Winner winner. Chicken dinner.
Blackjack is my game of choice when I’m feeling dumb enough to brave the casinos.
It’s pretty easy to learn, pretty inexpensive to play, and if you really know what you’re doing, you can usually come away with you sat down with and a few free drinks – or sometimes a lot more.
When I got married in Vegas a few years ago, I really didn’t know all that much about it, but it was always pretty interesting to me because it seemed pretty simple, or so I thought.
During our wedding trip, I sat down at a few tables and promptly lost a couple hundred bucks. Not cool.
But I also noticed that those who I was at the same table with were either winning, or breaking even. How were we playing the same game with such dramatically different outcomes?
I had to be doing something wrong, and it turns out I was.
Since then I studied the game, learned how to play correctly, have had a lot of fun, and even made some money doing it (you win some, you lose some).
As I began playing more and more, I started to notice a lot of similarities between the way I played my blackjack hands, and the way I manage my money. It even helped me see a bit of a new perspective on some of the things I was doing with my stock portfolio.
I thought it would be fun to explore those similarities here.
Here are five things blackjack has taught me about money.
If you play long enough, math always wins.
Depending on the table you’re sitting at, the house always has an advantage over you, even if you play perfectly to blackjack basic strategy.
Unless you’re counting cards and employing some very advanced betting strategies, there is no way around this fact. Casinos wouldn’t be in business otherwise.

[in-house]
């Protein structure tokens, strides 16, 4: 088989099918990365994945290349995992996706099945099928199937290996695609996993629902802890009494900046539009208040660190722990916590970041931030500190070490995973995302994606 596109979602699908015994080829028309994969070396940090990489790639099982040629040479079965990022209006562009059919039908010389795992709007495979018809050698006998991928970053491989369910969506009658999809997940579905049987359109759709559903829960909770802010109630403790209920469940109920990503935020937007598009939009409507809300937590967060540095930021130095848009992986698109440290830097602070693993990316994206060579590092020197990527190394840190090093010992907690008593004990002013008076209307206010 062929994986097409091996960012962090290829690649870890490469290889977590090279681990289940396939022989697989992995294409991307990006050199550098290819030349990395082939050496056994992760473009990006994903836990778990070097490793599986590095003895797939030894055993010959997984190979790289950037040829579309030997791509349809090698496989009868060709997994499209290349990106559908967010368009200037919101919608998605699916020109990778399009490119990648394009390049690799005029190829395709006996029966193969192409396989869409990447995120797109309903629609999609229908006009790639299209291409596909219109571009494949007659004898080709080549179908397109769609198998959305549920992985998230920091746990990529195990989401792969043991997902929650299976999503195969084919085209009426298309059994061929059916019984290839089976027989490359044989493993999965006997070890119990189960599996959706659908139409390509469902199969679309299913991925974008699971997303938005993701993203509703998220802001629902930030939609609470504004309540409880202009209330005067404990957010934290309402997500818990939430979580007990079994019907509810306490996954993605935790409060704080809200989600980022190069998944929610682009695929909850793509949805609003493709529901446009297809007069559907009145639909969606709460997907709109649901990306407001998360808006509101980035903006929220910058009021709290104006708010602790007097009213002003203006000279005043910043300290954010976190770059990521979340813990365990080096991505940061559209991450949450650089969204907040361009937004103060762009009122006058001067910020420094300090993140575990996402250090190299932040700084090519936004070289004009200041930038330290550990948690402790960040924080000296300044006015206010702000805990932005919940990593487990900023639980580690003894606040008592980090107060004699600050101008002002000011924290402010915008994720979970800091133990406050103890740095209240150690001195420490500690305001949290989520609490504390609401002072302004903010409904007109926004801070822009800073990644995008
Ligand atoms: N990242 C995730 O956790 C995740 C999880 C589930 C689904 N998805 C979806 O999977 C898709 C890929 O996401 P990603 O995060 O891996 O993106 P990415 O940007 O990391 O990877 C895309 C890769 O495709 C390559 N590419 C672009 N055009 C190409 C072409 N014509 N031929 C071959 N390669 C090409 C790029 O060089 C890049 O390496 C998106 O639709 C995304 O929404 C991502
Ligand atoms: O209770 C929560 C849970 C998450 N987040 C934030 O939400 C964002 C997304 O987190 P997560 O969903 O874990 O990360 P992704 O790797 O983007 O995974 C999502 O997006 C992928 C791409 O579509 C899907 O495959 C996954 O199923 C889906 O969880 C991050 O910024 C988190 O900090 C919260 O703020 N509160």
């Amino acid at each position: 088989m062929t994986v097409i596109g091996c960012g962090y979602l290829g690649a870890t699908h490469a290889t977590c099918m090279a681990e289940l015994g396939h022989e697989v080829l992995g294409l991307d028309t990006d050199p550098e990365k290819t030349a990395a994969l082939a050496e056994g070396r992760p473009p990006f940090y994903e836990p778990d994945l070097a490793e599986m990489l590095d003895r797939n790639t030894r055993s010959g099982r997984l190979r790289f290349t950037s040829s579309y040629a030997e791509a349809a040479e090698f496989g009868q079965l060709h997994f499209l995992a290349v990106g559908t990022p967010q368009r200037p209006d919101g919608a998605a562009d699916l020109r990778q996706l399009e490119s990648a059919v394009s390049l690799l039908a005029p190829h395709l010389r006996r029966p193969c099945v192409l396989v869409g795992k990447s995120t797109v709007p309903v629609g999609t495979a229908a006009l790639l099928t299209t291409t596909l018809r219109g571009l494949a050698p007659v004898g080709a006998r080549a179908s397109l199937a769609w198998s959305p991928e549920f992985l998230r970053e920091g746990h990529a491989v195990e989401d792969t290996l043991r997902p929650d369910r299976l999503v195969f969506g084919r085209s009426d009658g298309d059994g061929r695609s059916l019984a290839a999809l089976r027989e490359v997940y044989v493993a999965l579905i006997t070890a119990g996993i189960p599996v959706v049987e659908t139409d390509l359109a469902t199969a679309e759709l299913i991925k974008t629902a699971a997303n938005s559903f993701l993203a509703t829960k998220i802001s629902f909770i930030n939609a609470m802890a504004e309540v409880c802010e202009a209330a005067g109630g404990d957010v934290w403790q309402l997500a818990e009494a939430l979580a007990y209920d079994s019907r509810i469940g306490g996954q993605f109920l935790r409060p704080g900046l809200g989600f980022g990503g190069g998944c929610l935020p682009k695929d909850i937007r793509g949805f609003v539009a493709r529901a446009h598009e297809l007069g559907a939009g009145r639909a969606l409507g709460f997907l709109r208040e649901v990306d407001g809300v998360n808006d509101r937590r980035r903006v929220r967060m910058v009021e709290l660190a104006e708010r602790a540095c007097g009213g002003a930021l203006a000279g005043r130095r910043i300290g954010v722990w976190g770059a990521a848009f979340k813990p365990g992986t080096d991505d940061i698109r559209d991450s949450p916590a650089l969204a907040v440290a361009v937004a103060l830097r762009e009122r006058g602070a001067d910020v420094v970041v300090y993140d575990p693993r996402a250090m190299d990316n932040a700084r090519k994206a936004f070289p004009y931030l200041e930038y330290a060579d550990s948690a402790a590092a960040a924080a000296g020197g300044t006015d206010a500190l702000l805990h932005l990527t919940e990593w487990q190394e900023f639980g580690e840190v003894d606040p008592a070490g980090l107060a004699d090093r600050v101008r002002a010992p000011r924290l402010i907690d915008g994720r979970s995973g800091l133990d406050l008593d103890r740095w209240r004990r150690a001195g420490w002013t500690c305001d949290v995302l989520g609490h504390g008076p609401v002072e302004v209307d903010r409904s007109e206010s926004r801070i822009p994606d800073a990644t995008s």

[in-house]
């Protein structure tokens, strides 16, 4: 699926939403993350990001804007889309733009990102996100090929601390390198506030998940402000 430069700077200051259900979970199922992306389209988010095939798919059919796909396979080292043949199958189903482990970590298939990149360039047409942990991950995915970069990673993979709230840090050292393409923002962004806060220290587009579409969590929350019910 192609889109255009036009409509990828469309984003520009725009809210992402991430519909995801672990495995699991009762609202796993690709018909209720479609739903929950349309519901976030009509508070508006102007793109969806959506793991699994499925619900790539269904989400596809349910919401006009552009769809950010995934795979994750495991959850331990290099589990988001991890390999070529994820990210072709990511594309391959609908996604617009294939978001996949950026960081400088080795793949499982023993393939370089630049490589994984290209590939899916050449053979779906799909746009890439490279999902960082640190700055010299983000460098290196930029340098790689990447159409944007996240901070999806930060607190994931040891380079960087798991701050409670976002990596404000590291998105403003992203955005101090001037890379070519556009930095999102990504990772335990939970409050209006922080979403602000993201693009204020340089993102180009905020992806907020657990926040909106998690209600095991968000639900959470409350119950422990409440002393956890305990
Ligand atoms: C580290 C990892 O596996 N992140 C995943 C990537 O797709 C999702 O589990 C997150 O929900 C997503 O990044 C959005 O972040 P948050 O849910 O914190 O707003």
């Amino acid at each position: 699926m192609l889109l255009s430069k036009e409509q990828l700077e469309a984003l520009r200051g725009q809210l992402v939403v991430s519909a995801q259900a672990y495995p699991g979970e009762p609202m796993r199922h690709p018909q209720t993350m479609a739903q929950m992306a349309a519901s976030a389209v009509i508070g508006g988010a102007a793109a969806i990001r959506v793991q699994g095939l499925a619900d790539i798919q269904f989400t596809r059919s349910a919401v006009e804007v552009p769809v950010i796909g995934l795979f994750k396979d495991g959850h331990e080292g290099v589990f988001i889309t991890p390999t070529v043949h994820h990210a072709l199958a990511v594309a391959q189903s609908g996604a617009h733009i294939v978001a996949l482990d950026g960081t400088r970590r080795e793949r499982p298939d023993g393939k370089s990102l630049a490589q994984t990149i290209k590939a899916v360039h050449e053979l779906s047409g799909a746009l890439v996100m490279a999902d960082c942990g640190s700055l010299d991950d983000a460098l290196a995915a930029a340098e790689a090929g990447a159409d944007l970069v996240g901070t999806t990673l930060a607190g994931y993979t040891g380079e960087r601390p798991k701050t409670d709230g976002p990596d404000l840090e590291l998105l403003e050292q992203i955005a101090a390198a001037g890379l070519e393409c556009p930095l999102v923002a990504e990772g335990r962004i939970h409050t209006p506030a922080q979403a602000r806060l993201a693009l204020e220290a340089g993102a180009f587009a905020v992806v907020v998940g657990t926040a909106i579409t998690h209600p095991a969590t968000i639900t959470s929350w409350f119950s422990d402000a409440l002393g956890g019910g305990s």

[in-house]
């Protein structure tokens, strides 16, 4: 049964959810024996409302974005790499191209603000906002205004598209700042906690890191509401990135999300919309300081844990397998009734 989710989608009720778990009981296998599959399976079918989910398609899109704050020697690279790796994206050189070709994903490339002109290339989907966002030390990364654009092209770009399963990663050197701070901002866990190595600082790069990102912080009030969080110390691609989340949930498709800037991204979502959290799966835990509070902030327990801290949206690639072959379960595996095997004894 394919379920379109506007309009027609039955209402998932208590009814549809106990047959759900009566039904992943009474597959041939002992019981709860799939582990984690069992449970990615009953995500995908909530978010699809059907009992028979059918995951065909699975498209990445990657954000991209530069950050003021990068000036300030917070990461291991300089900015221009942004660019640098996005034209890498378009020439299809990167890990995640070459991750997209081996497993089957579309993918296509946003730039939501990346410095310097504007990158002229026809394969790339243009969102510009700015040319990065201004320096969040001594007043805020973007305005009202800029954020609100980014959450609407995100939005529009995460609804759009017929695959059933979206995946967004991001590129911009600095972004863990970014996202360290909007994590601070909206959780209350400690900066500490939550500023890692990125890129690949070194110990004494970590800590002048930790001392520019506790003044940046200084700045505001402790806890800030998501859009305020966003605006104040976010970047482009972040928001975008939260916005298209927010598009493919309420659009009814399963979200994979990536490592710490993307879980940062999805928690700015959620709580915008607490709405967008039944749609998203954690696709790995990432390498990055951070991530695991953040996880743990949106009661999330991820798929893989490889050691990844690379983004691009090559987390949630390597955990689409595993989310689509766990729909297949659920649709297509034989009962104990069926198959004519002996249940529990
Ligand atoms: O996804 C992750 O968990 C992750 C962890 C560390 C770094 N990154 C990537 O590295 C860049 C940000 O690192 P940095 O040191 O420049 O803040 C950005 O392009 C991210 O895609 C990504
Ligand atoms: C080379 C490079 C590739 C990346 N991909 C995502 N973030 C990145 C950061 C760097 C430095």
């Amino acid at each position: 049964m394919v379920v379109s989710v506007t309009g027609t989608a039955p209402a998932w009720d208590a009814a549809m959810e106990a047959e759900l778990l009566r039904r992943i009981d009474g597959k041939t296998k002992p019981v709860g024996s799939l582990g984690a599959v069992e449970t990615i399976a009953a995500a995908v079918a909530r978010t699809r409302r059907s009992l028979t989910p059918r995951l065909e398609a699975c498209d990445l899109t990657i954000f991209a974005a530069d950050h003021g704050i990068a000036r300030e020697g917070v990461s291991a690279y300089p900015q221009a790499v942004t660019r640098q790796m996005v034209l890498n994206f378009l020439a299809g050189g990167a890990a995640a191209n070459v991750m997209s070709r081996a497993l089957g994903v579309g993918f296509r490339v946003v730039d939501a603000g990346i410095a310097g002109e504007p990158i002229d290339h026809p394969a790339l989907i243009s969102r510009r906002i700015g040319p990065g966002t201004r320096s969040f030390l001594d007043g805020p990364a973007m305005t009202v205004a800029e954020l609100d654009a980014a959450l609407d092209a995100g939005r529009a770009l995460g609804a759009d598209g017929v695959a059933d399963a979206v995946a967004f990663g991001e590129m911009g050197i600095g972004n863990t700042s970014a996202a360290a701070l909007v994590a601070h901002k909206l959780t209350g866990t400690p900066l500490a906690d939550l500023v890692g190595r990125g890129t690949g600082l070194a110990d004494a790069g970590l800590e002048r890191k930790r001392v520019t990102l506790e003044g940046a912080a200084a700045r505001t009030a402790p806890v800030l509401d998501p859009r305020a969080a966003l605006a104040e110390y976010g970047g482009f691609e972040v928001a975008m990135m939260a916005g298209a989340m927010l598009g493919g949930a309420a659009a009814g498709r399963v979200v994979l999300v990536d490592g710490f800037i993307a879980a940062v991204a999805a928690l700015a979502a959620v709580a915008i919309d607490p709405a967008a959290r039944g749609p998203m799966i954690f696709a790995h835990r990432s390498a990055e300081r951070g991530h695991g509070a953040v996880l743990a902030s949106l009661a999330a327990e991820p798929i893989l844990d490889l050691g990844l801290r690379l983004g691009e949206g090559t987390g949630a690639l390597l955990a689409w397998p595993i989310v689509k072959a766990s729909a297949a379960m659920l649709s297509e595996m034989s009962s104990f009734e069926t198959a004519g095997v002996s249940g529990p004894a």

Sure, you may go on a hot streak and win big for a short period of time, but statistically, you’re also just as likely to go on a cold streak and lose big. Just ask any good blackjack player about the heavy swings of the game.
So how does this relate to investing and personal finance?
Dan Egan from Betterment recently wrote an excellent article on their blog about this exact subject. In his article, he uses historical data to illustrate returns based on the length of time an account is invested in the broad S&P market.
Without getting into the nitty gritty details, the longer you invest, the higher your chances are of making money, by like… A LOT.
In this example, an investment in the S&P has a 95.9% chance of making money over a period of 12 years.
But turn that dial down to just one year, and the chance of losing is quite a bit higher.
Behind all of the fancy graphics is just one simple mathematical lesson. The longer you stay invested in a broad and diversified market using funds with low fees (like Betterment does), the higher your chances are of earning a sizable return.
If you only invest for a year or two, maybe your account goes up quite a bit, or maybe it tanks completely. The chances of either are much more volatile with shorter periods of time.
The point is, just like blackjack follows the math over the long-term, an investor’s returns will do the same assuming he or she stays invested – at or around a growth rate of 7-8% annually, which really adds up over time.
The difference is, the house is on your side in this case.
- Betterment makes the “broad and diversified with low fees” part easy. If you want to get started growing your money, give them a shot. Here’s a link for six months without a single fee.
Math always wins, so stay invested, and like a good card player, make sure you learn how to play. 🙂
Education and experience is critical
Before you go all Teddy KGB and splash the pot with black chips every hand, you better learn what you’re doing first.
Before I learned how to play blackjack correctly to maximize my chances of winning (or more like minimize my chances of losing), I lost basically every time I sat down.
I had no experience or education. I just thought it looked fun and pretty easy to win money, so I sat down and took my chances like an idiot.
Bad idea, especially with real money on the line (the same thing happened with my first few months of investing).